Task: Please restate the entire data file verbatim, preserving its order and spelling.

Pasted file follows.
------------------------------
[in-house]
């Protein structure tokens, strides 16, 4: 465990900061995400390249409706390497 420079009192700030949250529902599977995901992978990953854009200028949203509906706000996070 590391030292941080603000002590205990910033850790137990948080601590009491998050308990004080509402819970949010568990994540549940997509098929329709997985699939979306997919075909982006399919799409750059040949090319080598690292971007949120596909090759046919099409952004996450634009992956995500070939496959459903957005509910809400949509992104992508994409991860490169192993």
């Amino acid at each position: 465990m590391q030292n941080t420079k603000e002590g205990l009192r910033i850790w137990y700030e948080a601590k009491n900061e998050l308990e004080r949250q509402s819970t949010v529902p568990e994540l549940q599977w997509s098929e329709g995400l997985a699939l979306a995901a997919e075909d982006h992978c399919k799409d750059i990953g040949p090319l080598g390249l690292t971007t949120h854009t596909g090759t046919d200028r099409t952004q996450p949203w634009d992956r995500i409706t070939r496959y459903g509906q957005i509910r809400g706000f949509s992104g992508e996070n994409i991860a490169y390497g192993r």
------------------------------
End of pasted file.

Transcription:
[in-house]
């Protein structure tokens, strides 16, 4: 465990900061995400390249409706390497 420079009192700030949250529902599977995901992978990953854009200028949203509906706000996070 590391030292941080603000002590205990910033850790137990948080601590009491998050308990004080509402819970949010568990994540549940997509098929329709997985699939979306997919075909982006399919799409750059040949090319080598690292971007949120596909090759046919099409952004996450634009992956995500070939496959459903957005509910809400949509992104992508994409991860490169192993």
């Amino acid at each position: 465990m590391q030292n941080t420079k603000e002590g205990l009192r910033i850790w137990y700030e948080a601590k009491n900061e998050l308990e004080r949250q509402s819970t949010v529902p568990e994540l549940q599977w997509s098929e329709g995400l997985a699939l979306a995901a997919e075909d982006h992978c399919k799409d750059i990953g040949p090319l080598g390249l690292t971007t949120h854009t596909g090759t046919d200028r099409t952004q996450p949203w634009d992956r995500i409706t070939r496959y459903g509906q957005i509910r809400g706000f949509s992104g992508e996070n994409i991860a490169y390497g192993r």